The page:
“Ivan the Terrible certainly experienced his childhood as a trauma, suspecting, for example, that his mother had been poisoned, recounts Pierre Gonneau, professor of Russian history at the Sorbonne and author of Ivan the Terrible or the profession of tyrant (Tallandier, 2014) He grew up in a rather deleterious atmosphere and developed a mistrust both of certain members of his family, in particular his uncles who could be potential rivals, but also of boyars [members of the Russian aristocracy] and their incessant court intrigues.” Years later, in correspondence, Ivan the Terrible will himself try to explain his brutality by this painful childhood.
Already at this time, he showed inclinations for cruelty. According to some stories, he had fun at the age of twelve throwing animals from the terrace of his palace and took pleasure in seeing them die by crashing to the ground a few floors below. At the age of fifteen, he sows terror in Moscow and its surroundings by riding at full speed through the streets, ignoring passers-by jostled, even crushed, in his path. The same year, he demanded that the tongue of one of his subjects be cut out as a result of “impoliteness”, and ordered his first executions.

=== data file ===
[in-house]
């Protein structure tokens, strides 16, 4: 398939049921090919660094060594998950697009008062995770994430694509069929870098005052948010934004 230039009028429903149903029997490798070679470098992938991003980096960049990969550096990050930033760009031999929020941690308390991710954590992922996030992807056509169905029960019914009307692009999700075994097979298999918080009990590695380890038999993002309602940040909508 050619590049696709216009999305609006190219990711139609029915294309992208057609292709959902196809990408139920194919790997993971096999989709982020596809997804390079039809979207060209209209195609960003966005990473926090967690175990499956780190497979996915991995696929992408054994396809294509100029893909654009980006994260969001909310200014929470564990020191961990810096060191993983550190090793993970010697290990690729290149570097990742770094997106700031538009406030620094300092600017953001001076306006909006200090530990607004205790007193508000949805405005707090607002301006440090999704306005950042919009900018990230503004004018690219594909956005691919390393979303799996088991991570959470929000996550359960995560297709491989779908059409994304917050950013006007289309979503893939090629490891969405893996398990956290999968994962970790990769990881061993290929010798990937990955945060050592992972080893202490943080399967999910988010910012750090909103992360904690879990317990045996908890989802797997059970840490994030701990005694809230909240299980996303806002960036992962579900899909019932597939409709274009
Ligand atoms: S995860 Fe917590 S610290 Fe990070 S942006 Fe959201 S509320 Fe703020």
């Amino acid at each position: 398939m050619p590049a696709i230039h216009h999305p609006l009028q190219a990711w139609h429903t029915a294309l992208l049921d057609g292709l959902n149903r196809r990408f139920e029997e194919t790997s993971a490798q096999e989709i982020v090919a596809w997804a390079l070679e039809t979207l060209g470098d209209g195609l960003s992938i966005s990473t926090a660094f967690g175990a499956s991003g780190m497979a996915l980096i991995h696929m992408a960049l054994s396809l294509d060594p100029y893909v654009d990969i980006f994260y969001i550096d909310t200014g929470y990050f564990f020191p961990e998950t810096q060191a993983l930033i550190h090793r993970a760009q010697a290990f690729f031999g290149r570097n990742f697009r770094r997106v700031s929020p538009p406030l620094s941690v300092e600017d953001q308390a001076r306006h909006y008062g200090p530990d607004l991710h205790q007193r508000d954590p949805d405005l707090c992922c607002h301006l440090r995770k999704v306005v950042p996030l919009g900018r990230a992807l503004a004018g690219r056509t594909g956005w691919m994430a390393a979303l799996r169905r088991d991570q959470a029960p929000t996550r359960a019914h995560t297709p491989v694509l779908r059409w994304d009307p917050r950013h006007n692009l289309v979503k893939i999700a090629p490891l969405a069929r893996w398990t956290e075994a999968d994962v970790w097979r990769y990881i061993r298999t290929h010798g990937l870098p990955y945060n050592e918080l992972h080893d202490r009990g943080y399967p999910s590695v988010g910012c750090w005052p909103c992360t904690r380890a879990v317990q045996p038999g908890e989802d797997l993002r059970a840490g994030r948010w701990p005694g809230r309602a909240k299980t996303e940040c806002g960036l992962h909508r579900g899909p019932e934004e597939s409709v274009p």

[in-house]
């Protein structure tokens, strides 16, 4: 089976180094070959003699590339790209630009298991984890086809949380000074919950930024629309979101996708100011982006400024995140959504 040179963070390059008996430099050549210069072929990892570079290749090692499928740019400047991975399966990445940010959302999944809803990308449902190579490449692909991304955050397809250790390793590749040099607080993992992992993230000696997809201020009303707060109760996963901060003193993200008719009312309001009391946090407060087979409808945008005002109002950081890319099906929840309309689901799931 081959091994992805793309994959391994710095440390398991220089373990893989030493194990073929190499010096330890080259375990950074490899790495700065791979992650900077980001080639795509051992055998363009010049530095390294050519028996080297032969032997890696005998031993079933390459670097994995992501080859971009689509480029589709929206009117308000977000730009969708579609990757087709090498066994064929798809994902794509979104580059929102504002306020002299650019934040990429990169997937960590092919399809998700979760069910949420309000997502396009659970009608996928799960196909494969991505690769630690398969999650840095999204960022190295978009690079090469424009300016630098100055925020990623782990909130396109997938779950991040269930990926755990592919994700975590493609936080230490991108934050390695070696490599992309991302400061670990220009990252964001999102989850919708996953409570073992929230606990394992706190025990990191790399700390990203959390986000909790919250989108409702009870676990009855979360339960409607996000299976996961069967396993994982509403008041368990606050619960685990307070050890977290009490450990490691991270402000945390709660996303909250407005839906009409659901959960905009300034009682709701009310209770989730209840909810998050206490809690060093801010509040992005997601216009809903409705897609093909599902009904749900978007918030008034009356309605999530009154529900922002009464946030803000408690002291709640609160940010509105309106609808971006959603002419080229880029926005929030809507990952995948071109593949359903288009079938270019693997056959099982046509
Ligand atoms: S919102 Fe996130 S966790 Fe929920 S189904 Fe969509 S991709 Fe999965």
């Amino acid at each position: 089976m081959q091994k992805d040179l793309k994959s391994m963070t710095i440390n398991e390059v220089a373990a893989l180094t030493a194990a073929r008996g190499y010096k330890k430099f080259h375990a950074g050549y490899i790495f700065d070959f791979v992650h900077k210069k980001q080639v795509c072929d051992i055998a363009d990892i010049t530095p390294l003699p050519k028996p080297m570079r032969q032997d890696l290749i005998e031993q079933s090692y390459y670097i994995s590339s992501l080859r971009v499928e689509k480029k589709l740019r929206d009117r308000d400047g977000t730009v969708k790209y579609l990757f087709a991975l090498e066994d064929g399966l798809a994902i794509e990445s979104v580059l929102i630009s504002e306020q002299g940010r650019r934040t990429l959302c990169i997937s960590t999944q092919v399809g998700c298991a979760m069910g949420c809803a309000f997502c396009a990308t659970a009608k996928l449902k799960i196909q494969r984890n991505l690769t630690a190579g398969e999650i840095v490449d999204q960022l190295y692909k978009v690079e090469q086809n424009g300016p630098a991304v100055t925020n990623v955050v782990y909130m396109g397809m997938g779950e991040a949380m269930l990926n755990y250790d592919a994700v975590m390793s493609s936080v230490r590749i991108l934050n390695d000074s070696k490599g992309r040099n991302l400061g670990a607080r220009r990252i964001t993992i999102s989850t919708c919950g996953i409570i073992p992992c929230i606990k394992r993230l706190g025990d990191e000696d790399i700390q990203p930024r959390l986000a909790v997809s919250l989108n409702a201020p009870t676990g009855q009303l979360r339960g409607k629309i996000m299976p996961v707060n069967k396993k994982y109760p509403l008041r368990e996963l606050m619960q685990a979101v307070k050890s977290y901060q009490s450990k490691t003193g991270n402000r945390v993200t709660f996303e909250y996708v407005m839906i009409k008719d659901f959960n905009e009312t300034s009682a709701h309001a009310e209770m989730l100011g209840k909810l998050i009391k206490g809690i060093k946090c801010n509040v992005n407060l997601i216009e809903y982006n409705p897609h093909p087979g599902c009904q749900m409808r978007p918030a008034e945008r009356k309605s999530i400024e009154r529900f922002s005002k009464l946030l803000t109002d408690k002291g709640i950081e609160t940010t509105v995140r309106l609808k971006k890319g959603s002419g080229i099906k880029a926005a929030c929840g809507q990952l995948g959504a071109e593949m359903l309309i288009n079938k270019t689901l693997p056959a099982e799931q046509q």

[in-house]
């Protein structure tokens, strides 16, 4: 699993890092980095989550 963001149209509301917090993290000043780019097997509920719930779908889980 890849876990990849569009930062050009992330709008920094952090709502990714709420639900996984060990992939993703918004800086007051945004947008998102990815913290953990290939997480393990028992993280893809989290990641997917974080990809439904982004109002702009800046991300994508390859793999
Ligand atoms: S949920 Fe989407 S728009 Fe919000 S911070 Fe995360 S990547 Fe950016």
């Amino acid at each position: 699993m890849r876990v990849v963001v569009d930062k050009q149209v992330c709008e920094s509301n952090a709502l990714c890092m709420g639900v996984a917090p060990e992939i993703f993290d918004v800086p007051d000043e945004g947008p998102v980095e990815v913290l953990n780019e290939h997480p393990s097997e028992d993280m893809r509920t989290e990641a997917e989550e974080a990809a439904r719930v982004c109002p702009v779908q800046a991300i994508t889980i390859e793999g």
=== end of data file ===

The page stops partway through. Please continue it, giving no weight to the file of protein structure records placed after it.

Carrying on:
Ivan the Terrible finally acceded to the throne in his seventeenth year. On January 16, 1547, the Russian monarchy took on an imperial dimension when he was proclaimed “tsar of all the Russias” during a coronation ceremony inspired by those of the Byzantine emperors. Less than a month later, on February 3, Ivan IV married Anastasia Romanovna Zakharina-Yurieva, the daughter of a boyar, who would give her name, more than half a century later, to the Romanov dynasty. The first Russian tsar therefore intends to put order in the affairs of the kingdom. “A whole series of reforms are being implemented at a sustained pace and in a coherent manner, relates Pierre Gonneau. He modernizes the army, fights against corruption, reorganizes the Church and undertakes a tax reform.”